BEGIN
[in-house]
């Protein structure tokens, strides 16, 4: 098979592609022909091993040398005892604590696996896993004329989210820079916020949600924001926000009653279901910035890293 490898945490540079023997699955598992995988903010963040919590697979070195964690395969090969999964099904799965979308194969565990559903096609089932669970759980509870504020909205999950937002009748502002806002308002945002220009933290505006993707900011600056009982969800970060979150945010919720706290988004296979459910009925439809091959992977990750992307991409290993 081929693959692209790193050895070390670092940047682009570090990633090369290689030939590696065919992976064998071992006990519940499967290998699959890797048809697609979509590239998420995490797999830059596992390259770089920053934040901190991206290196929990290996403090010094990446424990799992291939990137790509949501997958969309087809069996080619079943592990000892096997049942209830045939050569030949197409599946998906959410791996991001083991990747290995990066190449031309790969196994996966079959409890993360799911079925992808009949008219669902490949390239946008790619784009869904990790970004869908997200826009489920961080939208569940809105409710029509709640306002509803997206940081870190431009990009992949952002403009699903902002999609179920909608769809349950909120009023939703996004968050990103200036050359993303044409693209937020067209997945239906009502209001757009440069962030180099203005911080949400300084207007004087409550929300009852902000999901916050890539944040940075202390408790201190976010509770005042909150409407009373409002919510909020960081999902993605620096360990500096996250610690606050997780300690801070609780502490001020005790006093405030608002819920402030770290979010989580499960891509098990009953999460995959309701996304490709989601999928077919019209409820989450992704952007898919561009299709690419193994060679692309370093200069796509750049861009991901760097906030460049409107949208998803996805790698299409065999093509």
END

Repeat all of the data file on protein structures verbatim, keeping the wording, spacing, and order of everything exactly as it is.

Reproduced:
[in-house]
């Protein structure tokens, strides 16, 4: 098979592609022909091993040398005892604590696996896993004329989210820079916020949600924001926000009653279901910035890293 490898945490540079023997699955598992995988903010963040919590697979070195964690395969090969999964099904799965979308194969565990559903096609089932669970759980509870504020909205999950937002009748502002806002308002945002220009933290505006993707900011600056009982969800970060979150945010919720706290988004296979459910009925439809091959992977990750992307991409290993 081929693959692209790193050895070390670092940047682009570090990633090369290689030939590696065919992976064998071992006990519940499967290998699959890797048809697609979509590239998420995490797999830059596992390259770089920053934040901190991206290196929990290996403090010094990446424990799992291939990137790509949501997958969309087809069996080619079943592990000892096997049942209830045939050569030949197409599946998906959410791996991001083991990747290995990066190449031309790969196994996966079959409890993360799911079925992808009949008219669902490949390239946008790619784009869904990790970004869908997200826009489920961080939208569940809105409710029509709640306002509803997206940081870190431009990009992949952002403009699903902002999609179920909608769809349950909120009023939703996004968050990103200036050359993303044409693209937020067209997945239906009502209001757009440069962030180099203005911080949400300084207007004087409550929300009852902000999901916050890539944040940075202390408790201190976010509770005042909150409407009373409002919510909020960081999902993605620096360990500096996250610690606050997780300690801070609780502490001020005790006093405030608002819920402030770290979010989580499960891509098990009953999460995959309701996304490709989601999928077919019209409820989450992704952007898919561009299709690419193994060679692309370093200069796509750049861009991901760097906030460049409107949208998803996805790698299409065999093509």